Hopelessness as a basis for tuberculosis diagnostic delay in the Arkhangelsk region: a grounded theory study
1 Institute for Health and Society, University of Oslo, Oslo, Norway
2 Institute of Mental Medicine, Northern State Medical University, Arkhangelsk, Russia
3 International School of Public Health, Northern State Medical University, Arkhangelsk, Russia
4 Department of International Public Health, Norwegian Institute of Public Health, Oslo, Norway
5 Department of Tuberculosis, Northern State Medical University, Arkhangelsk, Russia
6 Karolinska Institute, Stockholm, Sweden
7 International Union against Tuberculosis and Lung Diseases, Paris, France
8 Nordic School of Public Health, Gothenburg, Sweden
9 Northern State Medical University, Troitskii Ave 51, Arkhangelsk, 163000, Russia
Citation and License
BMC Public Health 2013, 13:712 doi:10.1186/1471-2458-13-712Published: 2 August 2013
Data about delayed tuberculosis diagnosis in Northern Russia are scarce yet such knowledge could enhance the care of tuberculosis. The Arkhangelsk region is situated in the north of Russia, where the population is more than one million residents.
The aim of the study was to understand factors influencing diagnostic delay among patients with tuberculosis in the Arkhangelsk region and to develop a theoretical model in order to explain diagnostic delay from the patients’ perspectives.
Twenty-three patients who had experienced diagnostic delay of tuberculosis were interviewed in Arkhangelsk. Using a qualitative approach, we conducted focus-group discussions for data gathering using Grounded Theory with the Paradigm Model to analyse the phenomenon of diagnostic delay.
The study resulted in a theoretical model of the pathway of delay of tuberculosis diagnosis in the Arkhangelsk region in answer to the question: “Why and how do patients in the Arkhangelsk region delay tuberculosis diagnosis?” The model included categories of causal conditions, context and intervening conditions, action/interaction strategies, and consequences. The causal condition and main concern of the patients was that they were overpowered by hopelessness. Patients blamed policy, the administrative system, and doctors for their unfortunate life circumstances. This was accompanied by avoidance of health care, denial of their own health situations, and self-treatment. Only a deadly threat was a sufficient motivator for some patients to seek medical help. “Being overpowered by hopelessness” was identified as the core category that affected their self-esteem and influenced their entire lives, including family, work and social relations, and appeared even stronger in association with alcohol use. This category reflected the passive position of many patients in this situation, including their feelings of inability to change anything in their lives, to obtain employment, or to qualify for disability benefits.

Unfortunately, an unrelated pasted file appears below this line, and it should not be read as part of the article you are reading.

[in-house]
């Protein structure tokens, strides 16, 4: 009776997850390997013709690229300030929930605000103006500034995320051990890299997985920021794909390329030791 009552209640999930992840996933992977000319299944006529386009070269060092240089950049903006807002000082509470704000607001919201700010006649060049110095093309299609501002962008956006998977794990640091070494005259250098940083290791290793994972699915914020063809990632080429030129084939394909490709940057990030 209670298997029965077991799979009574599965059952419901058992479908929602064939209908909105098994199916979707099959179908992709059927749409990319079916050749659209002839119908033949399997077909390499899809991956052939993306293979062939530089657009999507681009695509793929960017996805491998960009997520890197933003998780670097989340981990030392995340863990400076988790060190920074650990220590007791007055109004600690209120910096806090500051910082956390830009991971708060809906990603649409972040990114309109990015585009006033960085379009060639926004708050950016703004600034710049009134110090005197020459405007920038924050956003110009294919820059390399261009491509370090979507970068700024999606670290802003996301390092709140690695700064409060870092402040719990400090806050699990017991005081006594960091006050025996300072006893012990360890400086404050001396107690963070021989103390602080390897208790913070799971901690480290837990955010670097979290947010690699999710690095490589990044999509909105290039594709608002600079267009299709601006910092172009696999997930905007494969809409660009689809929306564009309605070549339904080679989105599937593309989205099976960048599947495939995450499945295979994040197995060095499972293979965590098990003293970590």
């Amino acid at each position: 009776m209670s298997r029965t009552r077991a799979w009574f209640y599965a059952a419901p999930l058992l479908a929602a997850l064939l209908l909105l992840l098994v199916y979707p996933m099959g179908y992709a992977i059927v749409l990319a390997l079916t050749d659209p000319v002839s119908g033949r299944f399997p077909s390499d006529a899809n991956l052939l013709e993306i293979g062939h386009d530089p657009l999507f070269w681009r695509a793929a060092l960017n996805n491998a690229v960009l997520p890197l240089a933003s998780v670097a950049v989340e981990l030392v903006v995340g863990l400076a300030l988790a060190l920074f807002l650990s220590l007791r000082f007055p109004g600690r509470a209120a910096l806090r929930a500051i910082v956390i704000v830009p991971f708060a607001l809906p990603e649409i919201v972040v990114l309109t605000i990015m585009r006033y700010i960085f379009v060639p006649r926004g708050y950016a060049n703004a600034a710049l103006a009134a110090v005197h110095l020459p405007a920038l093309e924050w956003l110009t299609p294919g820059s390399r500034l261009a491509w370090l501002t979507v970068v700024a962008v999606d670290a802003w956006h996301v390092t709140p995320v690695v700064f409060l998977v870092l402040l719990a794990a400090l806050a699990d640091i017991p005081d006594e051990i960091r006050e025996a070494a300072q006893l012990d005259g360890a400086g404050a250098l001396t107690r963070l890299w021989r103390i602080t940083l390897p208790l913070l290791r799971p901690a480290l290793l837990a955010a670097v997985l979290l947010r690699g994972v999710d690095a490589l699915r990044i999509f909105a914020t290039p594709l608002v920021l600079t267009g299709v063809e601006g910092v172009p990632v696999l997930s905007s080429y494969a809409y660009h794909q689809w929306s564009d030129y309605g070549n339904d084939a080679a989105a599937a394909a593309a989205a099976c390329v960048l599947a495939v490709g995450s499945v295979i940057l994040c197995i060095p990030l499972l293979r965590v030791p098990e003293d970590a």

The main contributing factor to unsuccessful health-seeking behaviour for patients with tuberculosis was identified as “being overpowered by hopelessness.” This should be taken into consideration when creating any preventive programs and diagnostic algorithms aimed at increasing knowledge about TB, improving the health system, decreasing alcohol consumption and reducing the poverty of the people in Arkhangelsk.